Lastly, you can configure your IDE of choice to automatically format the code using Black (.e.g on save).
Bocadillo makes heavy use of type annotations in order to document input and output types of functions and methods, as well as facilitate early detection of bugs.
You are encouraged to provide annotations for each and every function and method you write.
def add(x: int, y: int) -> int: return x + y
def add(x, y): return x + y
For background on the benefits of type annotations, we recommend Stav Shamir's The other (great) benefit of Python type annotations.
If you need help when writing type annotations, be sure to check out the official documentation of the typing module.
Comments and docstrings are crucial in order to convey key information about the code. You should use them when needed.
Be sure, however, not to over-comment. Code should be self-documenting. For example, if you find yourself adding comments to delimit your code, it may be worth refactoring — e.g. into a few descriptively-named functions.
There are 3 types of code documentation you may find yourself using.
All modules should have a descriptive docstring at their top. For example:
"""Exception classes.""" class MyException(Exception): pass
Function, method or class docstrings
Every public function, method or class should have a proper docstring.
Here is an example of a compliant class with its methods:
"""Definition of the Foo class.""" import operator from functools import reduce class Foo: """Some really cool kind of foo. # Parameters bar (str): used to configure XYZ. """ def __init__(self, bar: str): self._bar = bar @property def zed(self) -> str: """z with an exclamation mark.""" return 'z!' def create_baz(self) -> int: """Create `baz` from the current `bar`. # Returns baz (int): multiplication the ASCII codes for each letter in `bar`. """ return reduce(operator.mul, map(ord, self._bar))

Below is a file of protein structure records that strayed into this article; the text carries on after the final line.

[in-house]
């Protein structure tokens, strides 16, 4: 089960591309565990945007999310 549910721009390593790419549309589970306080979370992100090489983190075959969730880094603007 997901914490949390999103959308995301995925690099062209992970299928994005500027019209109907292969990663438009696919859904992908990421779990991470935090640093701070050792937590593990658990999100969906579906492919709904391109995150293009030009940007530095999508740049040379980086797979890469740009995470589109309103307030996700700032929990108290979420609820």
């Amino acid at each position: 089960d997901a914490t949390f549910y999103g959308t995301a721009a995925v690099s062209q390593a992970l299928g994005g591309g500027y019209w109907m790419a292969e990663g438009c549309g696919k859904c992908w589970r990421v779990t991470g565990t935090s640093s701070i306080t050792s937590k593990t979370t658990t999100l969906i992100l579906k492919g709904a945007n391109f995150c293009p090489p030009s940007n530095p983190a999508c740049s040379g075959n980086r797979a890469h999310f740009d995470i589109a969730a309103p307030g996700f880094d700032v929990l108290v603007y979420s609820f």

A comment is a line that starts with
#. There are two use cases to comments:
- To explain complex code that may not be easily understood by future developers.
- To explain why a portion of code was implemented the way it was.
As a rule of thumb, don't use comments to explain what your code is doing, but to explain why it's doing what it's doing. Again, code should be self-documenting. If you need to explain what your code is doing, try simplifying it into smaller components (functions, methods, objects) with descriptive names.
Linting refers to the process of running a program that will analyze the code base for potential errors. This repo uses two linters: Pylint and Mypy.